The theory test was made compulsory in July 1996 and from November 2002 the test was extended to include a hazard perception part. Later changes also included a case study part in the test.
The theory test is thought to be easier than the practical test. However, the slightest of errors can get you a low score and cause delay in getting a license. The test incorporates two sections and the first part consists of 50 multiple choice questions. Since this is a screen-based test, you just need to click on the right option and move to the next question.
Multiple Choice Questions
First things first, pay acute attention to the questions and what they ask. Sometimes you are asked to give two or more correct answers. You should concentrate on the question and its meaning and then attempt it. The time allowed for this test is 57 minutes and time management is essential. Always keep an eye on the time left and adjust your pace accordingly. If you have time remaining after you finish your test, review and recheck the answers you have given. There might be some questions which you have saved for doing in the end, answer those questions.
If you answer at least forty-three questions correctly, you will pass the test. Hence, every question counts and you should try to get the highest score you can.
The hazard perception part
After the first part, you can have a break of three minutes before you start on the hazard perception section. Make sure you understand this part correctly before you start to attempt it. A video is shown in the beginning to explain the test; watch it with your full concentration.
It is a fun test and you will enjoy doing it. The test consists of 14 video clips. On thirteen out of these, there will be one developing hazard and on the remaining one, there will be two developing hazards. The sequence is random with the video of two developing hazards being shown at any time. When you see a hazard, you have to click and if you see that it is developing, you have to click again. Spotting the hazard earlier can lead to a higher score. If you click at random, you will be awarded zero for clicking in an inappropriate manner. The hazard test lasts 20 minutes and the passing score is 44 out of 75.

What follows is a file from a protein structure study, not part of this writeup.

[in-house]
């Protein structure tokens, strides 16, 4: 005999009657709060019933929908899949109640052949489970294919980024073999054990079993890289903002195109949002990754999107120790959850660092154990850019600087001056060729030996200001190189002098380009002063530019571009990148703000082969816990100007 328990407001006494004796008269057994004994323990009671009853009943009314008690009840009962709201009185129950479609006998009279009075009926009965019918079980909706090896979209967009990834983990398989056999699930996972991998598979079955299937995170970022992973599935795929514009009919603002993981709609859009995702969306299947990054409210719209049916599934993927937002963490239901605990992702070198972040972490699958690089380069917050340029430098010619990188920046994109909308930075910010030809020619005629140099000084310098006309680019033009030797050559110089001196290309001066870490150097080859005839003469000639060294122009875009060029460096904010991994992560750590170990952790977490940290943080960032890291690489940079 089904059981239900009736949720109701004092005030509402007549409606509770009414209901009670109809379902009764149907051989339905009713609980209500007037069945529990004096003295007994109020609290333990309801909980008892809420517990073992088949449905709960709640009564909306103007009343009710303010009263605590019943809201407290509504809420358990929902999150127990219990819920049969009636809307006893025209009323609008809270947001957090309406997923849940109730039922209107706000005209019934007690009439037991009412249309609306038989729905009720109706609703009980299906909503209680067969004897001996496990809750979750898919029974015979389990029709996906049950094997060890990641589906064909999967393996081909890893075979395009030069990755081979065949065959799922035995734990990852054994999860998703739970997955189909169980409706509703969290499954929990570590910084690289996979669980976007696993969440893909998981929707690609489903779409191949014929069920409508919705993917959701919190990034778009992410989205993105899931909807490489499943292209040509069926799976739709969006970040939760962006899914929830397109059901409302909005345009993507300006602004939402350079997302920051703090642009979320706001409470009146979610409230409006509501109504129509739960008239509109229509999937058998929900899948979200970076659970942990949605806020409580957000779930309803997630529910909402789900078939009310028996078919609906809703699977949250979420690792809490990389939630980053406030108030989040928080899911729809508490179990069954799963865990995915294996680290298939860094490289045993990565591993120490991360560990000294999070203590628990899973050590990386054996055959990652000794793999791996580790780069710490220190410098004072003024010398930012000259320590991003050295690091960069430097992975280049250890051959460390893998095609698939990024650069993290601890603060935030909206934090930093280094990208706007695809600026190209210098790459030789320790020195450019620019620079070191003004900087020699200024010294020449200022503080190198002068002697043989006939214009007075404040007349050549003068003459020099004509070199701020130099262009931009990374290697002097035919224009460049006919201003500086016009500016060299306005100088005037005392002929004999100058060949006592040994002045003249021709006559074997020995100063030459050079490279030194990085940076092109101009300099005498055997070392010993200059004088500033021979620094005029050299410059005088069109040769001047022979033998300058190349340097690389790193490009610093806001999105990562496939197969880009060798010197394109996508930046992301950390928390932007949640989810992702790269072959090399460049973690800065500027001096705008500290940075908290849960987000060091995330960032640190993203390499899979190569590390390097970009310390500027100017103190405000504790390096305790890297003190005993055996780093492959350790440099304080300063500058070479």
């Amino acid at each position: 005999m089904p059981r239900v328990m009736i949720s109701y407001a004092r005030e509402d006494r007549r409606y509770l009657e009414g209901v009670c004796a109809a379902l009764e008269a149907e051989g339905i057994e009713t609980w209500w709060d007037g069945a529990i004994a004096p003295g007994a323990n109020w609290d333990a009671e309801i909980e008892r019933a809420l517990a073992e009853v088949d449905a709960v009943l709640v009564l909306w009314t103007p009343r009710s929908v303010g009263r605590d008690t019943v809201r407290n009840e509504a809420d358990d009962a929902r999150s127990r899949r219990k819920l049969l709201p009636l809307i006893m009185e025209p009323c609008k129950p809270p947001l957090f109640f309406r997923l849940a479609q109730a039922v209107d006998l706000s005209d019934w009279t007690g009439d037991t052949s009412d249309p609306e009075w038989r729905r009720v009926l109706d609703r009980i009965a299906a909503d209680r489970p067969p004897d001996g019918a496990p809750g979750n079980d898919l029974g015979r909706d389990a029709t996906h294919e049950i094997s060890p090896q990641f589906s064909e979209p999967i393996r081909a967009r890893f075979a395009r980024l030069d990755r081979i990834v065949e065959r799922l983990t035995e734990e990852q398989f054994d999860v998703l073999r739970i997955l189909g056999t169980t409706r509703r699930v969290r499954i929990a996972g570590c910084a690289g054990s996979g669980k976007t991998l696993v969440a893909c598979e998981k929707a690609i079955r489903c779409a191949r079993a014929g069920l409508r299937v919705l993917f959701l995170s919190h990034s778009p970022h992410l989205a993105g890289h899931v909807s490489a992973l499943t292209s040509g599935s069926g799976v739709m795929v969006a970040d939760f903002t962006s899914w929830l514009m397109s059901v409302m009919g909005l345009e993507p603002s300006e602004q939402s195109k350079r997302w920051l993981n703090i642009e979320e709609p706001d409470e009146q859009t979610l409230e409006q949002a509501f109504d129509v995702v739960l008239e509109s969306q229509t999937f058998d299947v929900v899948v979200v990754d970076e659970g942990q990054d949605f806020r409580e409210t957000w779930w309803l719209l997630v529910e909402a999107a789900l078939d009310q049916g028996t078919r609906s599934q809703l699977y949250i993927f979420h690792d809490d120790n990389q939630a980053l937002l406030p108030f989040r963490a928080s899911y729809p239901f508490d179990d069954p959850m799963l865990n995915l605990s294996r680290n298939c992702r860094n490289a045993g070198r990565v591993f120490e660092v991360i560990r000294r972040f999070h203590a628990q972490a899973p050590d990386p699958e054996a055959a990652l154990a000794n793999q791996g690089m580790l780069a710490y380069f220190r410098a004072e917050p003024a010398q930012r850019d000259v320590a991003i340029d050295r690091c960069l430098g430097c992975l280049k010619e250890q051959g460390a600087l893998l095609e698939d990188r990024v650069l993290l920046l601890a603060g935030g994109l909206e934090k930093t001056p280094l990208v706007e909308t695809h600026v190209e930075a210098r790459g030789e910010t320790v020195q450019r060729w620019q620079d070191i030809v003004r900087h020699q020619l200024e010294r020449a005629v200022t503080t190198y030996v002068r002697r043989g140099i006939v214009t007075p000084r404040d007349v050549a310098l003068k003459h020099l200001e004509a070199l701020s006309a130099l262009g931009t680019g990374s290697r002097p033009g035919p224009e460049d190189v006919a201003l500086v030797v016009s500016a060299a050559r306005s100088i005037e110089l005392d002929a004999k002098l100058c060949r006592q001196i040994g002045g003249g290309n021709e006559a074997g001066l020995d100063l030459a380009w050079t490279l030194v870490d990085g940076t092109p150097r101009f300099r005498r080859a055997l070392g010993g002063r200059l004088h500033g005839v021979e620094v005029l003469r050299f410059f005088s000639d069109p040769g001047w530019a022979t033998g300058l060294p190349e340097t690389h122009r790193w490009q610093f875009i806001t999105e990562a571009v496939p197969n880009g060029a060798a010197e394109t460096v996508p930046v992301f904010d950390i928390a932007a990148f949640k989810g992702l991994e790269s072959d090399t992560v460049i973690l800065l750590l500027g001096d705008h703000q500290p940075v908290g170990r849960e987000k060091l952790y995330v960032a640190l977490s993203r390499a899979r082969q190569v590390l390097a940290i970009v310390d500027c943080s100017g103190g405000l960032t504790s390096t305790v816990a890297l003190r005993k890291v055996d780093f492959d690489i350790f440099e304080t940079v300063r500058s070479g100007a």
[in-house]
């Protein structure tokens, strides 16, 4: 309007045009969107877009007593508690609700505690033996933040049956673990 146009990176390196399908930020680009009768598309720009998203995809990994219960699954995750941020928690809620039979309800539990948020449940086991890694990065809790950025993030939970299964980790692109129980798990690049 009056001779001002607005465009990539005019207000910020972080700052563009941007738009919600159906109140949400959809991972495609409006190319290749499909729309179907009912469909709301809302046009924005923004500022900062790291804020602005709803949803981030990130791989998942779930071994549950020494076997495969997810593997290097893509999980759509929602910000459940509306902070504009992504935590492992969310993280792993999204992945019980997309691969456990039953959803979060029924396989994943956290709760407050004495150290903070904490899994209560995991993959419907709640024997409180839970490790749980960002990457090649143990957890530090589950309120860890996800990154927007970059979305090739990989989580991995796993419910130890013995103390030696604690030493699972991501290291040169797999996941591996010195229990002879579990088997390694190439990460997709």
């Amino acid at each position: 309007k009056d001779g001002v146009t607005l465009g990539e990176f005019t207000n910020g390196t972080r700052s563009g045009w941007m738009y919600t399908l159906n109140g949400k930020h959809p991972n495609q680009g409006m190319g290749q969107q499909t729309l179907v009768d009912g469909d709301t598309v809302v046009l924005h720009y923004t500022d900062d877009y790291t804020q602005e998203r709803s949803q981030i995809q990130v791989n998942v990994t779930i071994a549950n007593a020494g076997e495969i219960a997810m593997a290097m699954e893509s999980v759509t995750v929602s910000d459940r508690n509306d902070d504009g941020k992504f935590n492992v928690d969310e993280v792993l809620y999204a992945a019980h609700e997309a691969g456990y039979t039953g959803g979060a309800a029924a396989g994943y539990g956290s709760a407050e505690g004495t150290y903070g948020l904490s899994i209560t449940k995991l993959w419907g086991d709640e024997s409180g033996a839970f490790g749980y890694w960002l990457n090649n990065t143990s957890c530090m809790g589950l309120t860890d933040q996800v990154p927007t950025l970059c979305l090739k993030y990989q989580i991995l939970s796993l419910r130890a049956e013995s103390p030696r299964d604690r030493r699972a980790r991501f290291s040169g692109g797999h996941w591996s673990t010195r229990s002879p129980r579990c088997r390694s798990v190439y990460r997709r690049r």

If you fail the test (we hope not), you must wait three working days before a retake. The best way to prepare for this part of the test is by developing your observation skills behind the wheel or when you occupy a car as a passenger. Examples of hazards can be warning triangular signs, pedestrians and cyclists, vehicles coming from junctions and driveways and narrow roads with cars parked. Other examples include bends and roundabouts or road-works signs.
Let’s look at some examples of hazard video clips. For instance, you are going to a driveway and a vehicle is waiting to come out. This is a potential hazard and you need to click on the mouse. Once you get closer, the vehicle starts to move, click again. The test may seem easy but the timing of your clicking is essential.
Follow these tips and give the test your all. Good luck!
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